Initially the strongest of all the Allied armies, France's metropolitan and colonial units bore the greatest burden during the first two years of the Great War, and made a great contribution to the final victory. In common with most European countries, the pre-war French Army was based on a system of national military service providing conscripts who could be subject to recall as reservists for several years after. However, the advent of war, the crisis in manpower, and the development of new tactics and weapons brought radical changes. The influence of these factors on the organisation, equipment, uniforms and tactics of the French Army during World War I is examined in detail in this title.
A world-famous expert on the French military provides a major contribution to our understanding of World War I. He reveals why and how the French army fought as it did, with profiles of the senior commanders--Joffre, Ptain, Nivelle, and Foch--and analyzes the major campaigns on the Western Front, the Near East and Africa. There are details on the trenches, the makeup and performance of colonial armies, the mutinies of 1917, and how, ultimately, the wartime experience helped shape the nation.
Recent scholarship has challenged the assumption that military commanders during the First World War were inflexible, backward-looking and unwilling to exploit new technologies. Instead a very different picture is now emerging of armies desperately looking to a wide range of often untested and immature scientific and technological innovations to help break the deadlock of the Western Front. Nowhere is this better illustrated than in the development of tank warfare, which both the British and the French hoped would give them a decisive edge in their offensives of 1917 and 1918. Whilst the British efforts to develop armoured warfare have been well chronicled, there has been no academic study in English on the French tank force - the Artillerie Spéciale - during the Great War. As such, this book provides a welcome new perspective on an important but much misunderstood area of the war. Such was the scale of the French tanks’ failure in their first engagement in 1917, it was rumoured that the Artillerie Spéciale was in danger of being disbanded, yet, by the end of the war it was the world’s largest and most technologically advanced tank force. This work examines this important facet of the French army’s performance in the First World War, arguing that the AS fought the war in as intelligent and sensible a manner as was possible, given the immature state of the technology available. No amount of sound tank doctrine could compensate for the fragility of the material, for the paucity of battlefield communication equipment and for the lack of tank-infantry training opportunities. Only by 1918 was the French army equipped with enough reliable tanks, as well as aircraft and heavy-artillery, to begin to exercise a mastery of the new form of combined-arms warfare. The successful French armoured effort outlined in this study (including a listing of all the combat engagements of the French tank service in the Great War) highlights a level of military effectiveness within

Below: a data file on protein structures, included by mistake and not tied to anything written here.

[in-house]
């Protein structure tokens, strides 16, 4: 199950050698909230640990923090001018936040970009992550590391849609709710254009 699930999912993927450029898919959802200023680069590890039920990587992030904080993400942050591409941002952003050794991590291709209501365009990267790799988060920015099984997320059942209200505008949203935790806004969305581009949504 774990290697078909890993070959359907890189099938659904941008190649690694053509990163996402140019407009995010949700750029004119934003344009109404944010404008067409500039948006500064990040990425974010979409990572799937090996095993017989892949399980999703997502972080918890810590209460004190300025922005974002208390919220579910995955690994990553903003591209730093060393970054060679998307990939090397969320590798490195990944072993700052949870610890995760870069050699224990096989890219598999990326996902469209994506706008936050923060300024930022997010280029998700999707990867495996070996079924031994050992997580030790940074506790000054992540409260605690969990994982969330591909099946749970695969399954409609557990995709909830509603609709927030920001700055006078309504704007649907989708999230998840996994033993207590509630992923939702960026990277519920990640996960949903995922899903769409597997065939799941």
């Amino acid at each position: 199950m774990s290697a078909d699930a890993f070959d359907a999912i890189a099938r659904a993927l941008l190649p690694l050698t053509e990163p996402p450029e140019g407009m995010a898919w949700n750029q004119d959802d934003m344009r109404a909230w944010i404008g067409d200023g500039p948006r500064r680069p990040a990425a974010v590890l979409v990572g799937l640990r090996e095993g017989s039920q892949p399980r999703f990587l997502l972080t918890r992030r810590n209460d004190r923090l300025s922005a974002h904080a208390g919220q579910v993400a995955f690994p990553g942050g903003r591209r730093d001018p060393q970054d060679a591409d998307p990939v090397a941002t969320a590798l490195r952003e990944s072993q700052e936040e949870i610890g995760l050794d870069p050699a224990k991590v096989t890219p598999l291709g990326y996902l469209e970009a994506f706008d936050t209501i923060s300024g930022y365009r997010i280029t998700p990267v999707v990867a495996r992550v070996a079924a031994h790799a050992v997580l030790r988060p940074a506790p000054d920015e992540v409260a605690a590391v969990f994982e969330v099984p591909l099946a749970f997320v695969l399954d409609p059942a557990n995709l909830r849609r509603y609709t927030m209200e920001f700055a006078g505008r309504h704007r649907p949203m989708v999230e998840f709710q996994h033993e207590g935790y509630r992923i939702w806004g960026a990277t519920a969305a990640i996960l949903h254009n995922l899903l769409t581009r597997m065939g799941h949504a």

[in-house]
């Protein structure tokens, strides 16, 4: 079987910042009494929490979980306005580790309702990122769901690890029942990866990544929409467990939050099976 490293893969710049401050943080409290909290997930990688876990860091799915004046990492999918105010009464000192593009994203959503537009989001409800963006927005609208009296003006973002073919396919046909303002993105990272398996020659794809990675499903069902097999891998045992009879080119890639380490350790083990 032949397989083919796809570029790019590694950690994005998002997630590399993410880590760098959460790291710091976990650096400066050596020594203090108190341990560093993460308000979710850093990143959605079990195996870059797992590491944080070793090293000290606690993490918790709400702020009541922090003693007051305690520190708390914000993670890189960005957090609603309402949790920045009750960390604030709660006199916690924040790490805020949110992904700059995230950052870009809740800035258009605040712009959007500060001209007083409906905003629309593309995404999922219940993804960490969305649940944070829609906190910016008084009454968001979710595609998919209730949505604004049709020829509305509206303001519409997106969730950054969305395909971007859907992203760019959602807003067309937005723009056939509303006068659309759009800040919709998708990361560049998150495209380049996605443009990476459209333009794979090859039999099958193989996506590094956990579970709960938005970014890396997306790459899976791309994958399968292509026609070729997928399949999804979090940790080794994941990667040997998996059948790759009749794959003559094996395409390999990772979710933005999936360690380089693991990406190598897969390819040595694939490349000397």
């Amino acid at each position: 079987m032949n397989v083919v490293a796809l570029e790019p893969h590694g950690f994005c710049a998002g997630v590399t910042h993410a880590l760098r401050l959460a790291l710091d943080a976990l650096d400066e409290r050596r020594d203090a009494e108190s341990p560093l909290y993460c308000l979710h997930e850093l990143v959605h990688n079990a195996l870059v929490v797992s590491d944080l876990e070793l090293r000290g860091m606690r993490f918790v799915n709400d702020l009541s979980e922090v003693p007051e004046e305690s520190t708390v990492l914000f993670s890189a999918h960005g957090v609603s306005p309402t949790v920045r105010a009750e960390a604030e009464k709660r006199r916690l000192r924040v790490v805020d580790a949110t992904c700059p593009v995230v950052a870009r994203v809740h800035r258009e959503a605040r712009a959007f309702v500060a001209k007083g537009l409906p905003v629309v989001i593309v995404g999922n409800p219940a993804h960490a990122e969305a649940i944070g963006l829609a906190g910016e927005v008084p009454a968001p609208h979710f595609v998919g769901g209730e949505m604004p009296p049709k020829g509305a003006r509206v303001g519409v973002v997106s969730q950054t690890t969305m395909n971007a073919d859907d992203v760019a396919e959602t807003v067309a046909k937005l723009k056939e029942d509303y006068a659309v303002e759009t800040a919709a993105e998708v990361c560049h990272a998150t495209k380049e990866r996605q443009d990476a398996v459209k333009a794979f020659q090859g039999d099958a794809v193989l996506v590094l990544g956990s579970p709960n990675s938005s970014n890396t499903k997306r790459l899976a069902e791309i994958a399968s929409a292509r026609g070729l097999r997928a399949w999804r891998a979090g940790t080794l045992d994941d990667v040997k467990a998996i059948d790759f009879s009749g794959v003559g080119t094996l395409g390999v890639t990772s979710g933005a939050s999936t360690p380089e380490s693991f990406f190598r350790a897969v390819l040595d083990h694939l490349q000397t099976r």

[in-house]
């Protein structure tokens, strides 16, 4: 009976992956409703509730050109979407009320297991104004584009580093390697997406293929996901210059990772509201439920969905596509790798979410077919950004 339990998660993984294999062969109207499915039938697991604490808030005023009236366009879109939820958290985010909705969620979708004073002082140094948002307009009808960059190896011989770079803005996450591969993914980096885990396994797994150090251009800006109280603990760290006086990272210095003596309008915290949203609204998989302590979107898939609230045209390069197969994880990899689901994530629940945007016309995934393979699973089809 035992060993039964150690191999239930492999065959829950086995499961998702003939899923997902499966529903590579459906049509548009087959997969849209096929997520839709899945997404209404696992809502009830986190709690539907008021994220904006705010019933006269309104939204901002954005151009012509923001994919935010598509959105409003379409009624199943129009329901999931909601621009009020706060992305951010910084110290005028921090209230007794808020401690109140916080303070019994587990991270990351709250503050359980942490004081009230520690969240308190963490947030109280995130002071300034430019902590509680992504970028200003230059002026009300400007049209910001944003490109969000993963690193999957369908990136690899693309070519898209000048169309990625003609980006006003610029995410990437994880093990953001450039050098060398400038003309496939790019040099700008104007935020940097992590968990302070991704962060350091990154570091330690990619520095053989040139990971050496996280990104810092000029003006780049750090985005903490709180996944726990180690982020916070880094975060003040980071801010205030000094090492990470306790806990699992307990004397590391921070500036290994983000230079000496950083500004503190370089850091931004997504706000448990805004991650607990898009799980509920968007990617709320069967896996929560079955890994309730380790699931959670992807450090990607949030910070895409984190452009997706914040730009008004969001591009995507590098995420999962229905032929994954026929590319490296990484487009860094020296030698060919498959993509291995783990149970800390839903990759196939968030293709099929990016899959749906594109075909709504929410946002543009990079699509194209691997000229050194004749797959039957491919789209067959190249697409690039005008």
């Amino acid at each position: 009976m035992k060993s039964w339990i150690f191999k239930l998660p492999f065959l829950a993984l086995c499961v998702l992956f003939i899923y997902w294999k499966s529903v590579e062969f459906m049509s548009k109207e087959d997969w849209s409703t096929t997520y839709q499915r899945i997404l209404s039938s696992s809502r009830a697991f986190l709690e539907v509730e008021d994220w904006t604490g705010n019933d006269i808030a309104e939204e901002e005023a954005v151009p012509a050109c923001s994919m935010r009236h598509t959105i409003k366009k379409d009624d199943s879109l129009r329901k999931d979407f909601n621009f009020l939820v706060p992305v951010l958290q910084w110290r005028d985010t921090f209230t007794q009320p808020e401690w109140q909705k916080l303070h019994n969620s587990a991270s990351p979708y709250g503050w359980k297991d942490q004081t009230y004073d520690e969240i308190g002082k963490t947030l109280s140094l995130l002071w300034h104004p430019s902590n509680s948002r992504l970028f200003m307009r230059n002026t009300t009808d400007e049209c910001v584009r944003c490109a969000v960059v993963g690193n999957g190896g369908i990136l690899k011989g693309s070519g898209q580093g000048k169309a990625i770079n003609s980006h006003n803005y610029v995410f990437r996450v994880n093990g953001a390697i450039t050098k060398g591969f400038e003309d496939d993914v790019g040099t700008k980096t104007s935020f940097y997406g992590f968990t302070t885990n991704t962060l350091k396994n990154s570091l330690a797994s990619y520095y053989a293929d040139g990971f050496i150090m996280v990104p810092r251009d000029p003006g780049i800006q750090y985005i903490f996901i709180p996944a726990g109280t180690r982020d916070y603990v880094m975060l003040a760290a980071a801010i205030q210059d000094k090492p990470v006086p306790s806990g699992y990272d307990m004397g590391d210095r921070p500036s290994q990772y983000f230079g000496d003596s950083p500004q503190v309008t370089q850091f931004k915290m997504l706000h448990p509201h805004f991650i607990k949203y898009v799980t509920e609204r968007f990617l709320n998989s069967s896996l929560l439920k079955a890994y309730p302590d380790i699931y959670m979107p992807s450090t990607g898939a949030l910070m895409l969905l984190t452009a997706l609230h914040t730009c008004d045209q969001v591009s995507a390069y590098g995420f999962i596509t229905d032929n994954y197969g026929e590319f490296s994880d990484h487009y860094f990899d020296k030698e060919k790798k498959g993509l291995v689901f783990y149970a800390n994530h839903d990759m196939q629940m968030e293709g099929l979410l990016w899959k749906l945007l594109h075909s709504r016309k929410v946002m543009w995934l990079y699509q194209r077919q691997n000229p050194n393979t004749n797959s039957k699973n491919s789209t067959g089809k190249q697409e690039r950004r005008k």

In the English-speaking world the First World War is all too often portrayed primarily as a conflict between Britain and Germany. The vast majority of books focus on the Anglo-German struggle, and ignore the dominant part played by the French, who for most of the war provided the bulk of the soldiers fighting against the central powers. As such, this important and timely book joins the small but growing collection of works offering an overdue assessment of the French contribution to the Great War. Drawing heavily on French primary sources the book has two main foci: it is both an in-depth battle narrative and analysis, as well as a work on the tactical evolution of the French army in Spring 1915 as it endeavored aggressively to come to grips with trench warfare. This period is of crucial importance as it was in these months that the French army learned the foundations of trench warfare on which their conduct for the remainder of the war would rest. The work argues that many advanced practices often considered German innovations - such as the rolling barrage, infiltration tactics, and the effective planning and integration of artillery bombardments - can all be traced back to French writing and action in early 1915. The work argues that - contrary to received opinion - French army bureaucracy proved effective at very quickly taking in, digesting and then disseminating lessons learned at the front and French commanders proved to be both effective and professional. Such radical conclusions demand a fundamental rethink of the way we view operations on the Western Front.
France and the Great War tells the story of how the French community embarked upon, sustained, and in some ways prevailed in the Great War. In this 2003 book, Leonard Smith and his co-authors synthesize many years of scholarship, examining the origins of the war from a diplomatic and military viewpoint, before shifting their emphasis to socio-cultural and economic history when discussing the civilian and military war culture. They look at the 'total' mobilization of the French national community, as well as the military and civilian crises of 1917, and the ambiguous victory of 1918. The book concludes by revealing how traces of the Great War can still be found in the political and cultural life of the French national community. This lively, accessible and engaging book will be of enormous value to students of the Great War.